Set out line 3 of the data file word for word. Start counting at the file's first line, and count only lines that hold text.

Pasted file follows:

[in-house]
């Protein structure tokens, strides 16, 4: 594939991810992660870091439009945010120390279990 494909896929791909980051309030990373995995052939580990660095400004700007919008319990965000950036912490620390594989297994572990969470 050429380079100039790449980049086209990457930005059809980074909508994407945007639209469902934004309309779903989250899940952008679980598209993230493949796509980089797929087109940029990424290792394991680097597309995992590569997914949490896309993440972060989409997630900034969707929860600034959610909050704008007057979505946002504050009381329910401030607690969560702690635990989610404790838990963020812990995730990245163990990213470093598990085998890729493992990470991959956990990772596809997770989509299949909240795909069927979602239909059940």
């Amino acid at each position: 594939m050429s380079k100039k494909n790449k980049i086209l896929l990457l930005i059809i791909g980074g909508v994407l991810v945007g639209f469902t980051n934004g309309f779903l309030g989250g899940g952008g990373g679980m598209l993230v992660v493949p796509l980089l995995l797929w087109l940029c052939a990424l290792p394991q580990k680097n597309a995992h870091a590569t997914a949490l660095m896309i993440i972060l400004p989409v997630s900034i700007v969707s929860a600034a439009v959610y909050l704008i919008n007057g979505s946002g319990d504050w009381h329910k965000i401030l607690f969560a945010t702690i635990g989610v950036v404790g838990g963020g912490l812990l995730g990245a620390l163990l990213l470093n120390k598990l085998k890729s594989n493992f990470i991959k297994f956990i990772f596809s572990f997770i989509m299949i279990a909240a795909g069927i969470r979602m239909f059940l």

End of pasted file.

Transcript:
């Amino acid at each position: 594939m050429s380079k100039k494909n790449k980049i086209l896929l990457l930005i059809i791909g980074g909508v994407l991810v945007g639209f469902t980051n934004g309309f779903l309030g989250g899940g952008g990373g679980m598209l993230v992660v493949p796509l980089l995995l797929w087109l940029c052939a990424l290792p394991q580990k680097n597309a995992h870091a590569t997914a949490l660095m896309i993440i972060l400004p989409v997630s900034i700007v969707s929860a600034a439009v959610y909050l704008i919008n007057g979505s946002g319990d504050w009381h329910k965000i401030l607690f969560a945010t702690i635990g989610v950036v404790g838990g963020g912490l812990l995730g990245a620390l163990l990213l470093n120390k598990l085998k890729s594989n493992f990470i991959k297994f956990i990772f596809s572990f997770i989509m299949i279990a909240a795909g069927i969470r979602m239909f059940l």